This is the story of Julius Caesar's great nephew and heir who was only eighteen on the Ides of March 44 BC. Then called Caius Octavius, he took the name Caesar, fought his way to power through massacre and civil war and by 30 BC was left unchallenged as the most powerful man in the Roman Republic. He created a new political system, a monarchy in all but name, and was awarded the name Augustus as one of many honours granted to him by the Senate. For the next forty-four years his rule was never seriously challenged and when he died in AD 14 his position passed to his adopted son Tiberius.
Augustus lived a long and extremely full life, rising from teenage warlord to revered elder statesman and father of his country - another of the honours bestowed by a fawning Senate. His greatest achievement was to give Rome and the empire internal peace and stability after decades of political violence and civil wars. Poetry and art all celebrated Augustan peace and at the same time revelled in the last intensive period of Roman expansion.
For a flavour of this man's remarkable life here is an article I wrote for the journal ad familiares: 'Augustus - two thousand years on'
It's inevitable for any author that almost the first thing you spot when opening the first copy of your latest book is a typographic error. No matter how many times you and other people check things, a few always seem to slip through. The marvellous family trees included at the back of Augustus were drawn up for my by David Breeze. A few errors crept in when these were laid out by the publishers, and sadly I failed to spot them when checking the proofs. These should be corrected for the paperback edition, but for the moment we wanted to list them on the website.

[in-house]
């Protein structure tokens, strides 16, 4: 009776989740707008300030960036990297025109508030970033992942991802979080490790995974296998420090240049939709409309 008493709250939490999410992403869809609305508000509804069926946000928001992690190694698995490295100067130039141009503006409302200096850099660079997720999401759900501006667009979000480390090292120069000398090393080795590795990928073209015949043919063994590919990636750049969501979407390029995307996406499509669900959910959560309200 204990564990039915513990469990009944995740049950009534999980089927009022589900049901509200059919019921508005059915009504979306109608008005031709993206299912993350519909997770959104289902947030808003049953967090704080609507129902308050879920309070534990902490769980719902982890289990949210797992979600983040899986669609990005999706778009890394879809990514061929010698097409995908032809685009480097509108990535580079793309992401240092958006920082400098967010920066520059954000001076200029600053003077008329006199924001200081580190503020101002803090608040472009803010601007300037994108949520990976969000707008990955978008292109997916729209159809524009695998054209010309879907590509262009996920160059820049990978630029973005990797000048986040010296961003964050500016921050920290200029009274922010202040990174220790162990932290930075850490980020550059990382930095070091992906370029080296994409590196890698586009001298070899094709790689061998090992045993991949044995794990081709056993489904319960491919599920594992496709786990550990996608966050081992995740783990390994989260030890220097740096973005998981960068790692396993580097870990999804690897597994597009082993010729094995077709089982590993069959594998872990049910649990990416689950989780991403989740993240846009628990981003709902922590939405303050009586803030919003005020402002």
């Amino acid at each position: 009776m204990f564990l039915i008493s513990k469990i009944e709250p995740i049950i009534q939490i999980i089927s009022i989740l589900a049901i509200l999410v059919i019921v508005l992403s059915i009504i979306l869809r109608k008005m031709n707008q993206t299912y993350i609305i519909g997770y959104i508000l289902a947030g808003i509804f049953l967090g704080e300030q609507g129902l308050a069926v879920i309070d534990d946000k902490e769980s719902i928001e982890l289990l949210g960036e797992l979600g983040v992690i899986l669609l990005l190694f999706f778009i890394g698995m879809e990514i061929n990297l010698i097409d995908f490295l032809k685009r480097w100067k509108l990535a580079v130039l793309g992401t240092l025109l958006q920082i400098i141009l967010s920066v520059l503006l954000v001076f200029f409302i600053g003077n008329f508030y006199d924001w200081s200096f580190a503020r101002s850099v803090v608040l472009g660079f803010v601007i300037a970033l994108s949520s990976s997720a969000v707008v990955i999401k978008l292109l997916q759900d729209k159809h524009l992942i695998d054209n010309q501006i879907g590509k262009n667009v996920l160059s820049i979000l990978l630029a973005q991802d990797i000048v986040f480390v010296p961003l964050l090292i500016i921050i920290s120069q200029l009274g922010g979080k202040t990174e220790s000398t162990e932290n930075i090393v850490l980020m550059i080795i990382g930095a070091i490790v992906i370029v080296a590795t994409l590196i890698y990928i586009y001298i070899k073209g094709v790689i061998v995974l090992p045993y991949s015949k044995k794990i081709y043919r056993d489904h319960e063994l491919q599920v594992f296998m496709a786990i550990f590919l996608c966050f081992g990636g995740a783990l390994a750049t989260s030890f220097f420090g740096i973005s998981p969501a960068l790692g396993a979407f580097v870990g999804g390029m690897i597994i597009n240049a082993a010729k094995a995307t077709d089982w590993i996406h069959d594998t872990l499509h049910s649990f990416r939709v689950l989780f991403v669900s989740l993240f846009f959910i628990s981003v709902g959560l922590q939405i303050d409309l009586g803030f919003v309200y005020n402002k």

The Second Triumvirate and the Inter-Connected Relationships of their Descendants - M. Antonius' dates are given as 83-80, when of course it should be 83-30.
The Cousins of Augustus - The lines showing the children of Julius Caesar, d. 85 should run to Julia and to Julia rather than to their husbands.
The Family of Augustus, Livia and Octavia on the death of M. Antonius in 30 BC - The lines showing Livia's and Octavia's children do not really need to overlap. As this has been done, then the lineto Marcellus should be broken to make clear that there is no relation to Tiberius and Drusus.
The Family of Agrippa - (i) The five children of Agrippa and Julia (Caius, Julia, Lucius, Agrippina and Agrippa Postumus) have incorrectly been attributed to Tiberius and Julia.
(ii) There ought to be a line showing that Marcella Major was the daughter of Octavia is missing.